In collaboration with the British Council, we have created

The Peter F. Baker Award for young Investigator
Peter Frederick Baker

Peter F. Baker at the Marine Biological Association at Plymouth. January 1987
Photo courtesy of Jeff Allen.

Roger John Thompson
University of Colorado Health Sciences Center
Departments of Cellular and Structural Biology
School of Medicine, Box B111
4200 East 9th. Avenue
Denver, Colorado, USA, 80262

     The chromaffin cell friends want to honor the memory of the late Prof. Peter F. Baker 15 years after his sudden death in March 1987. Peter was one of the ISCCB founders. During his productive life he devoted a great enthusiasm to the study of the stimulus-secretion coupling of adrenal chromaffin cells.

     He died at 47 but his scientific carrier was far from short. He published his first paper when he was just 15 and continued with this labor during his undergraduate years at Emmanuel College in Cambridge. He obtained a 1st class Honor Degree in Biochemistry and the moved to the laboratory of physiology of Alan Hodking. Together with the late Trevor Shaw he introduced a new preparation of the axon of squid where its axoplasm had been extruded. This preparation provided important new insights into the mechanisms responsible for the maintaining of the electrical function of the cell like the Na+/Ca2+ exchange. He still working in squid axon at the Marine Biological Association at Plymouth until the time of his death.

     In 1975 he accepted the Halliburton Professor position and became the Head of the Department of Physiology of the King's College London. There he work with several preparation to study the Ca2+ homeostasis: sea urchin eggs, barnacles, platelets, liposomes and, of course, chromaffin cells. Working with Derek Knight, he introduced the electroporation techniques to gain access to the cytosol. They established a clear relationship between intracellular Ca2+ concentration and the secretory response. They also found that this relation will be extended to a wide range of secretory cells. In 1976 he became Fellow of the Royal Society. Many of his 120 paper became classic in that many fields that he studied. We, however, prefer his "leaky cell" introduced in 1978.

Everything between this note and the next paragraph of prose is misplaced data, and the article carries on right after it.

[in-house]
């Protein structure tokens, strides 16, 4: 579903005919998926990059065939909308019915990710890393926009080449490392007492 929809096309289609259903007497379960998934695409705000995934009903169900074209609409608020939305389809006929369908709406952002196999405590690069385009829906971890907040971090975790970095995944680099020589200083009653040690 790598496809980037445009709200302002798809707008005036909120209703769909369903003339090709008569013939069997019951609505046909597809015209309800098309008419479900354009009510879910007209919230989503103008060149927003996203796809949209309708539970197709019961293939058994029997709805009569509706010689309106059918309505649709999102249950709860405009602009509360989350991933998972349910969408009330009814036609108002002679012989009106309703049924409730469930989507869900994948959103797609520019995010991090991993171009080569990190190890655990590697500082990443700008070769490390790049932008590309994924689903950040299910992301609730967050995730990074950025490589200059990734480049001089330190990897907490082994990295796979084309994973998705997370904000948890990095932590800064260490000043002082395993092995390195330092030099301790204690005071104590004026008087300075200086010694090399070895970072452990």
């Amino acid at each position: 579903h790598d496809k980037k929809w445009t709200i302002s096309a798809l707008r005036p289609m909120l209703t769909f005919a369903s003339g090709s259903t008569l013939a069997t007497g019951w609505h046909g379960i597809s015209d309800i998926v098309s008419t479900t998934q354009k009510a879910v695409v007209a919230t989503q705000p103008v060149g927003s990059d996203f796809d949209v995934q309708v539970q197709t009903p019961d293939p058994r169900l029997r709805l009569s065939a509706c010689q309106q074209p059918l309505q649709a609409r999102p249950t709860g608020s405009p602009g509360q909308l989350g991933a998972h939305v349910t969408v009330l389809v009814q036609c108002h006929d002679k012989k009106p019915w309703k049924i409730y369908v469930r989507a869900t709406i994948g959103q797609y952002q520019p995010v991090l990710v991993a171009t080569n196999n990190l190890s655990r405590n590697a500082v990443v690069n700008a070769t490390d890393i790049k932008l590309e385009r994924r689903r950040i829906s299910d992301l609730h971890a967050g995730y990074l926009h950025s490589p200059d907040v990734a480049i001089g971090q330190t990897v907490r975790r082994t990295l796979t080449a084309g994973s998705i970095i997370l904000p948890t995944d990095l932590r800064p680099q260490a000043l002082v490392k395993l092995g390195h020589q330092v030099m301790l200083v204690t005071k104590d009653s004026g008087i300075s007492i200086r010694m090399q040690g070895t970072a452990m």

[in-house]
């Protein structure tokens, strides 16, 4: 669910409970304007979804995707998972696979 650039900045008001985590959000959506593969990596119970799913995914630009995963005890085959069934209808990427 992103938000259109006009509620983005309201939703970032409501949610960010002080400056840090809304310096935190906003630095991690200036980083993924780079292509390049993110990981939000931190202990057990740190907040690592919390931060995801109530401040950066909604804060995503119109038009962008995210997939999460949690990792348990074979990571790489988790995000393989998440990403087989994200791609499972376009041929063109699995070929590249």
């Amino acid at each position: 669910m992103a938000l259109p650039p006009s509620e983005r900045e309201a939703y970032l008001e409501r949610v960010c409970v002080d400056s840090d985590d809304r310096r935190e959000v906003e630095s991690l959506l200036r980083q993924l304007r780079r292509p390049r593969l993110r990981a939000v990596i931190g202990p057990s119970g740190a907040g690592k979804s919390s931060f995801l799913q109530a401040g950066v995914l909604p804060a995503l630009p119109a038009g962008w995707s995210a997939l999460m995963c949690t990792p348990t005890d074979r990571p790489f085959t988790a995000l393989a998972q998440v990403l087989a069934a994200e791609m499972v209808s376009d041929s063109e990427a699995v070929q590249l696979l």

However, none of these contributions fully account for his impact on his environment either at King's College and to our meetings he created an atmosphere of enthusiasm for science that propagated to everybody. His early engage with science, his vocational dedication to research and his contribution to these meetings make him a example to be followed by those young people who want to initiate a scientist career. In a recent letter, Mrs. Baker authorized us to use Prof. Baker name to nominate this chromaffin research award.

How to apply for the PFB award.
      The award is intended for a young scientist under 30 at the time of the meeting. The applicant should have published a relevant contribution to our knowledge of chromaffin cell biology from 2001 (last ISCCB) to July 31, 2003 (early registration dead line). Please send us:

      - a CV
      - a copy of the papers 
      - a letter from your supervisor indicating the degree of participation of the candidate in these papers.

     In order to facilitate the evaluation of candidates, please use email attachments (pdf or Word files) to

Evaluation of candidates.
       It will be carried out by five members of the IAB. The final decision will be communicated by middle of August.
 The Award will consist of:
     The winner will receive a travel bursary, accommodation and registry for the 12 ISCCB. A Diploma and a special present that will be given by the Nobel laureate, Erwin Neher, and former PFB collaborator, Derek Knight. The winner will be invited to give a 45 min presentation at the conference. A resume of this work will be included in the published proceedings book.

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